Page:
Reaching your business goals in online and mobile spaces is getting more and more difficult as competition increases. Even a decade ago, most businesses were still fumbling to figure out how best to build and maintain an online presence and Google’s algorithms weren’t nearly as restrictive.

That has all changed so that now even business owners willing to pay experts for SEO and marketing services have to work hard to gain a competitive edge. However, there are still ways to generate leads and engineer conversions. One of the best options for many businesses is to customize the consumer experience, and there’s a lot of room for growth here.

You can certainly do this through traditional advertising, but lately content personalization has become a more popular alternative, focusing on the wants and needs of customers rather than pursuing a blatantly self-serving sales agenda. By proving that you know your audience and avoiding the hard sell, you can garner greater support, build relationships, and ultimately, increase traffic and sales through your efforts.

The only real question is: how can you personalize content to improve the customer experience? Here are a few tactics you might want to try.

1. Recommendations Based on Previous Purchases

This is one of the best ways to personalize advertising, emails, and other content for customers. Since you can track past purchases and account activity, there’s no reason not to use that information to recommend targeted products that specific consumers might be interested in, as opposed to the blanket approach of offering everyone your latest or greatest products and hoping someone likes them.

2. Recommendations Based on Peer Preferences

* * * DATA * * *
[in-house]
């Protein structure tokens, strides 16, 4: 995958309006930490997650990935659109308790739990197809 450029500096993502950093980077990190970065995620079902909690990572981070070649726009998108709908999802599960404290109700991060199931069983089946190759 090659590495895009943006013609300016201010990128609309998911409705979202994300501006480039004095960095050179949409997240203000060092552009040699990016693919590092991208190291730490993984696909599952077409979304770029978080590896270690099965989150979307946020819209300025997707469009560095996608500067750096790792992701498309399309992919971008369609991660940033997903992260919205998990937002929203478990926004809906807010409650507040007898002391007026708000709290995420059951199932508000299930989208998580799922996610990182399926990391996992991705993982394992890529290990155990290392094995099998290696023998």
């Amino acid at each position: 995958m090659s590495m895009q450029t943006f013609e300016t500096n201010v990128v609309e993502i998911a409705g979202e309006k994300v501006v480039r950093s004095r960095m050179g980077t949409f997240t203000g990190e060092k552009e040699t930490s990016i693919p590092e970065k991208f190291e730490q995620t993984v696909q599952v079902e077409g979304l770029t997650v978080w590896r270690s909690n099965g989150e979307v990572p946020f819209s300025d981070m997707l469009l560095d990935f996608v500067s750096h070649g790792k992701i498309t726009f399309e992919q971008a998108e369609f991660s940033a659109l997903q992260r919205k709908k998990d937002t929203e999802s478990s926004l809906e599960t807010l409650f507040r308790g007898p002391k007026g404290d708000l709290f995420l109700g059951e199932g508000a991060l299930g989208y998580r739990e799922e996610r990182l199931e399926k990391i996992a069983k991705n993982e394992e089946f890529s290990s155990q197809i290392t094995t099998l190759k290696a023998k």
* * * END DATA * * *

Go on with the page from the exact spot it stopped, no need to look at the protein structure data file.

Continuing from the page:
Another option that many businesses have successfully employed is offering recommendations based on what others have viewed or purchased in relation to items a particular customer views or purchases. A good example of this is Amazon.

When users log in to accounts, they’re not only given recommendations based on their own browsing and shopping history, but when they look at products, a bar on the screen shows them products that others have viewed or purchased in addition to the product in question. In other words, “Others who purchased this product also purchased these other products”. It’s a subtle way to use the inherent trust of peer recommendations.

3. Shopping Cart Reminders

It’s hard to know why customers make it as far as placing items in a shopping cart only to abandon these products without making a purchase. Regardless, you may be able to bring them back to complete a purchase by simply reminding them what they left behind.

4. Customized Emails

What’s in a name? Well, a personal identity, for one thing. However, your personalization in emails needs to go beyond adding a customer’s name to a standard form letter. Your email communications should be customized in other ways, as well.

This isn’t to say you have to deliver handwritten notes to every customer; it’s not the Victorian era, after all. What more can you do to personalize emails? It depends on your reason for communication.

Automated emails are sent for a number of reasons. You may be welcoming new members and giving them a reason to return to your website.

In this case you can customize messages based on answers to questions included in your sign-up form. If you’re smart, you’ll ask them why they’re signing up and what they’re interested in so you can send them one of several pre-made welcome emails that is most likely to match their interests.

You might also send emails confirming purchases. Make sure to thank customers for their purchase and offer incentives to share what they bought or make future purchases, just for example.

Metrics can do a lot to help you personalize the customer experience, but you also need to communicate with customers. Asking the right questions can yield information that allows you to personalize in unexpected ways and improve the customer experience in the process.

5. Send Emails at the Right Time

Personalization isn’t only about a person’s name and what they like to buy, it can also be related to where they live. Location-based data can help you to improve your performance in a variety of ways.

For example, you might need to translate emails into other languages for your international customers or use marketing techniques designed to suit their preferences, cultures, or histories. You can also send emails at optimal times based on location, and especially time zone. This should improve both the customer experience and conversions.

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